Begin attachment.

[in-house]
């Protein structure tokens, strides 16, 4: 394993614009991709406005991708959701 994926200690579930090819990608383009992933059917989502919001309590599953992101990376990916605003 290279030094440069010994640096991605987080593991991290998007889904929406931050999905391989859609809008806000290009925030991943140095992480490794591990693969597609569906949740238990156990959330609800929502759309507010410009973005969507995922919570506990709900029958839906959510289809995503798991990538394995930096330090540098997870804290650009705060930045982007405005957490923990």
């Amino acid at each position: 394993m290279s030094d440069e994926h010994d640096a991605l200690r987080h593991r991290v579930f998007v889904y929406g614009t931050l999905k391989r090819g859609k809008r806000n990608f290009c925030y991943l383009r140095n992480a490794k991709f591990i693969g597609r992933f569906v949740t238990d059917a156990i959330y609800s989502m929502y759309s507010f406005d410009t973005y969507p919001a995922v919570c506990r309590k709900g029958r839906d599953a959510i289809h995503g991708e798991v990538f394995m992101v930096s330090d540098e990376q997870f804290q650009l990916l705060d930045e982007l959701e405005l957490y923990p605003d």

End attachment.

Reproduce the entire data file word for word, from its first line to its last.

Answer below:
[in-house]
């Protein structure tokens, strides 16, 4: 394993614009991709406005991708959701 994926200690579930090819990608383009992933059917989502919001309590599953992101990376990916605003 290279030094440069010994640096991605987080593991991290998007889904929406931050999905391989859609809008806000290009925030991943140095992480490794591990693969597609569906949740238990156990959330609800929502759309507010410009973005969507995922919570506990709900029958839906959510289809995503798991990538394995930096330090540098997870804290650009705060930045982007405005957490923990």
């Amino acid at each position: 394993m290279s030094d440069e994926h010994d640096a991605l200690r987080h593991r991290v579930f998007v889904y929406g614009t931050l999905k391989r090819g859609k809008r806000n990608f290009c925030y991943l383009r140095n992480a490794k991709f591990i693969g597609r992933f569906v949740t238990d059917a156990i959330y609800s989502m929502y759309s507010f406005d410009t973005y969507p919001a995922v919570c506990r309590k709900g029958r839906d599953a959510i289809h995503g991708e798991v990538f394995m992101v930096s330090d540098e990376q997870f804290q650009l990916l705060d930045e982007l959701e405005l957490y923990p605003d």